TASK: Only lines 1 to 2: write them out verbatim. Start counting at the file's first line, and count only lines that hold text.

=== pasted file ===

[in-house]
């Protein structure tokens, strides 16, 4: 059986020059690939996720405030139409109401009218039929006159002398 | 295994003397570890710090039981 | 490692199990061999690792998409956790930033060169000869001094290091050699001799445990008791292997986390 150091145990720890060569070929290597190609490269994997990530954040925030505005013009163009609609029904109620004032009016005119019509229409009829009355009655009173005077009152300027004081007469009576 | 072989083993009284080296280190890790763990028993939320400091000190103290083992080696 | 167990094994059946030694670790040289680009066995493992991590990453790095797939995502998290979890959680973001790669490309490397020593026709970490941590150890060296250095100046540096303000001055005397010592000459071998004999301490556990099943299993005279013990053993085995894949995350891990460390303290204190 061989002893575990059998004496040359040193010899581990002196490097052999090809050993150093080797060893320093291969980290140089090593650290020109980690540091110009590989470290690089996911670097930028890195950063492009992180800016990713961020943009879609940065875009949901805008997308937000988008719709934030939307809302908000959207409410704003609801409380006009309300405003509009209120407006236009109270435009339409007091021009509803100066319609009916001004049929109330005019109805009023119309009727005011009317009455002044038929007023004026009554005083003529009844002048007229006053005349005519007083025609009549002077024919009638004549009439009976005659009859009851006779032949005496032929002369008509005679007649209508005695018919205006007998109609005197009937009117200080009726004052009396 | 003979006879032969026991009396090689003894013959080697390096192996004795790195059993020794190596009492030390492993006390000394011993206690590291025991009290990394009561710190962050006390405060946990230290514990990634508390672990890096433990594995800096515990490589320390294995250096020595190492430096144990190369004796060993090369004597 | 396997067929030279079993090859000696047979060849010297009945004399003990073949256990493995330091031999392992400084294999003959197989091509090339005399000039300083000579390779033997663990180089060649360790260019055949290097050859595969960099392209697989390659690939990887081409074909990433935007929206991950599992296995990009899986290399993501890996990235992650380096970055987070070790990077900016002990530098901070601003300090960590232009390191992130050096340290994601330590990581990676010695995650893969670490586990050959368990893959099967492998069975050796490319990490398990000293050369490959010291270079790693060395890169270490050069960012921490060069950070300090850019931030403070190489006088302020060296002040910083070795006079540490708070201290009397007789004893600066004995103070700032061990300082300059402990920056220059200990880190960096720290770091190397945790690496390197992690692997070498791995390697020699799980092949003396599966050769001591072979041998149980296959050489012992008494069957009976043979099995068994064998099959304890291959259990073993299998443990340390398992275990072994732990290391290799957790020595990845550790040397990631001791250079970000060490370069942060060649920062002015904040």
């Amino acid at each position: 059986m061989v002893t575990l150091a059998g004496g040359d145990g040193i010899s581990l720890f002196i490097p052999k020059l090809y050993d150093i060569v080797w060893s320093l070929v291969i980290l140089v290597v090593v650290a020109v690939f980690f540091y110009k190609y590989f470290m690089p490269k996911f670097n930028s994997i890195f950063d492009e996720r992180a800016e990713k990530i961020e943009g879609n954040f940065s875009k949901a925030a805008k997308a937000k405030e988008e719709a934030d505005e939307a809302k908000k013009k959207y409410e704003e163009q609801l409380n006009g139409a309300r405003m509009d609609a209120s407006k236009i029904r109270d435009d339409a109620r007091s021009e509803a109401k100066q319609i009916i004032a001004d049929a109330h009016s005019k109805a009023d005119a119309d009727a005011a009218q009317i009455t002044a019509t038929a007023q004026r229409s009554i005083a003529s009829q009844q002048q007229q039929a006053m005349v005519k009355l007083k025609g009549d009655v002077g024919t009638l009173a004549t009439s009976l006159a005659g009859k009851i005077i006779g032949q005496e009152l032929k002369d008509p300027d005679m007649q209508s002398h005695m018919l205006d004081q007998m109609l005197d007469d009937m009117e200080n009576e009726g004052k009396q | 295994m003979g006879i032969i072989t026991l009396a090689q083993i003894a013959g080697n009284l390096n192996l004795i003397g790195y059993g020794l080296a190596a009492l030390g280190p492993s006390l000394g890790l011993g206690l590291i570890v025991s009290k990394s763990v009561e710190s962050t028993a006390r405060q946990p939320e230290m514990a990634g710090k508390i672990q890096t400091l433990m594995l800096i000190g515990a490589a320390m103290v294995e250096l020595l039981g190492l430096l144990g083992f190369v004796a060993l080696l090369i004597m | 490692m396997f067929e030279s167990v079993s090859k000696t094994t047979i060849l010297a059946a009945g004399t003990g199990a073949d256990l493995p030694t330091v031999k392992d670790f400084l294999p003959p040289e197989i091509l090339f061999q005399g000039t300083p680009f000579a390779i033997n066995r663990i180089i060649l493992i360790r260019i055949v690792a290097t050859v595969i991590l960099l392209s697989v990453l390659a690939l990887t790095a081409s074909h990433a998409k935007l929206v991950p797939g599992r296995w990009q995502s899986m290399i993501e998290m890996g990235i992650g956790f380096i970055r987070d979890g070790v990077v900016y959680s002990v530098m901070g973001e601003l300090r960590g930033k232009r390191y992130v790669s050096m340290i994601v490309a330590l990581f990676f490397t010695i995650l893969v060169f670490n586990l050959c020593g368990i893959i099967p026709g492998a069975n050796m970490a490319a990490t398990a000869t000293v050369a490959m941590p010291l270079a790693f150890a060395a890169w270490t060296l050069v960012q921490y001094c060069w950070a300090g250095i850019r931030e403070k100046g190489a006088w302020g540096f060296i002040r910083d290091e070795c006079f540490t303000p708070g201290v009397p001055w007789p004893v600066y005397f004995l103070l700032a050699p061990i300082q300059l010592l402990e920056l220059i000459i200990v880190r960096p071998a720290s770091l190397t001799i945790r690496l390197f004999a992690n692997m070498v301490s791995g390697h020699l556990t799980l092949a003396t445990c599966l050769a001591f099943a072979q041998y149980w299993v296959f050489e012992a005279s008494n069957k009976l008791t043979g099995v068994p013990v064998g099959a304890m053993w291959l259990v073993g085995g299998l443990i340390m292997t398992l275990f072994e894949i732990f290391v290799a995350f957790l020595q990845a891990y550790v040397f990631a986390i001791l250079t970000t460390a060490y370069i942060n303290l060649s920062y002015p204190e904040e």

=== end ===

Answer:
[in-house]
């Protein structure tokens, strides 16, 4: 059986020059690939996720405030139409109401009218039929006159002398 | 295994003397570890710090039981 | 490692199990061999690792998409956790930033060169000869001094290091050699001799445990008791292997986390 150091145990720890060569070929290597190609490269994997990530954040925030505005013009163009609609029904109620004032009016005119019509229409009829009355009655009173005077009152300027004081007469009576 | 072989083993009284080296280190890790763990028993939320400091000190103290083992080696 | 167990094994059946030694670790040289680009066995493992991590990453790095797939995502998290979890959680973001790669490309490397020593026709970490941590150890060296250095100046540096303000001055005397010592000459071998004999301490556990099943299993005279013990053993085995894949995350891990460390303290204190 061989002893575990059998004496040359040193010899581990002196490097052999090809050993150093080797060893320093291969980290140089090593650290020109980690540091110009590989470290690089996911670097930028890195950063492009992180800016990713961020943009879609940065875009949901805008997308937000988008719709934030939307809302908000959207409410704003609801409380006009309300405003509009209120407006236009109270435009339409007091021009509803100066319609009916001004049929109330005019109805009023119309009727005011009317009455002044038929007023004026009554005083003529009844002048007229006053005349005519007083025609009549002077024919009638004549009439009976005659009859009851006779032949005496032929002369008509005679007649209508005695018919205006007998109609005197009937009117200080009726004052009396 | 003979006879032969026991009396090689003894013959080697390096192996004795790195059993020794190596009492030390492993006390000394011993206690590291025991009290990394009561710190962050006390405060946990230290514990990634508390672990890096433990594995800096515990490589320390294995250096020595190492430096144990190369004796060993090369004597 | 396997067929030279079993090859000696047979060849010297009945004399003990073949256990493995330091031999392992400084294999003959197989091509090339005399000039300083000579390779033997663990180089060649360790260019055949290097050859595969960099392209697989390659690939990887081409074909990433935007929206991950599992296995990009899986290399993501890996990235992650380096970055987070070790990077900016002990530098901070601003300090960590232009390191992130050096340290994601330590990581990676010695995650893969670490586990050959368990893959099967492998069975050796490319990490398990000293050369490959010291270079790693060395890169270490050069960012921490060069950070300090850019931030403070190489006088302020060296002040910083070795006079540490708070201290009397007789004893600066004995103070700032061990300082300059402990920056220059200990880190960096720290770091190397945790690496390197992690692997070498791995390697020699799980092949003396599966050769001591072979041998149980296959050489012992008494069957009976043979099995068994064998099959304890291959259990073993299998443990340390398992275990072994732990290391290799957790020595990845550790040397990631001791250079970000060490370069942060060649920062002015904040």